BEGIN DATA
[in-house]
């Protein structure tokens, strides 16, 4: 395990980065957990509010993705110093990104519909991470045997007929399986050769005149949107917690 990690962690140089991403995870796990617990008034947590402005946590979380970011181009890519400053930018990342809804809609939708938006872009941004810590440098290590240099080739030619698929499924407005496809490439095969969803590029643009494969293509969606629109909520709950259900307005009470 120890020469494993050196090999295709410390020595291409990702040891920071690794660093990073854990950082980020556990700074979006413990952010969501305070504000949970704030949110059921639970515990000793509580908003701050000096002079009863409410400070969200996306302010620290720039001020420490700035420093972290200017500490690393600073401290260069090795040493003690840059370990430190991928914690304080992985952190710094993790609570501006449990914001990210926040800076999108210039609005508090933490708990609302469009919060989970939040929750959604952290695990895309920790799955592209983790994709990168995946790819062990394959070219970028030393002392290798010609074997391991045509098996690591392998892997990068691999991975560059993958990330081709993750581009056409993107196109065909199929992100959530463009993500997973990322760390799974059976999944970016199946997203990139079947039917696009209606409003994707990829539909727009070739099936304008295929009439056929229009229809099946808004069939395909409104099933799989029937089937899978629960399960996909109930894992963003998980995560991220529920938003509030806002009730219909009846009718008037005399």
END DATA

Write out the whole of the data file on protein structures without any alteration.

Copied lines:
[in-house]
């Protein structure tokens, strides 16, 4: 395990980065957990509010993705110093990104519909991470045997007929399986050769005149949107917690 990690962690140089991403995870796990617990008034947590402005946590979380970011181009890519400053930018990342809804809609939708938006872009941004810590440098290590240099080739030619698929499924407005496809490439095969969803590029643009494969293509969606629109909520709950259900307005009470 120890020469494993050196090999295709410390020595291409990702040891920071690794660093990073854990950082980020556990700074979006413990952010969501305070504000949970704030949110059921639970515990000793509580908003701050000096002079009863409410400070969200996306302010620290720039001020420490700035420093972290200017500490690393600073401290260069090795040493003690840059370990430190991928914690304080992985952190710094993790609570501006449990914001990210926040800076999108210039609005508090933490708990609302469009919060989970939040929750959604952290695990895309920790799955592209983790994709990168995946790819062990394959070219970028030393002392290798010609074997391991045509098996690591392998892997990068691999991975560059993958990330081709993750581009056409993107196109065909199929992100959530463009993500997973990322760390799974059976999944970016199946997203990139079947039917696009209606409003994707990829539909727009070739099936304008295929009439056929229009229809099946808004069939395909409104099933799989029937089937899978629960399960996909109930894992963003998980995560991220529920938003509030806002009730219909009846009718008037005399």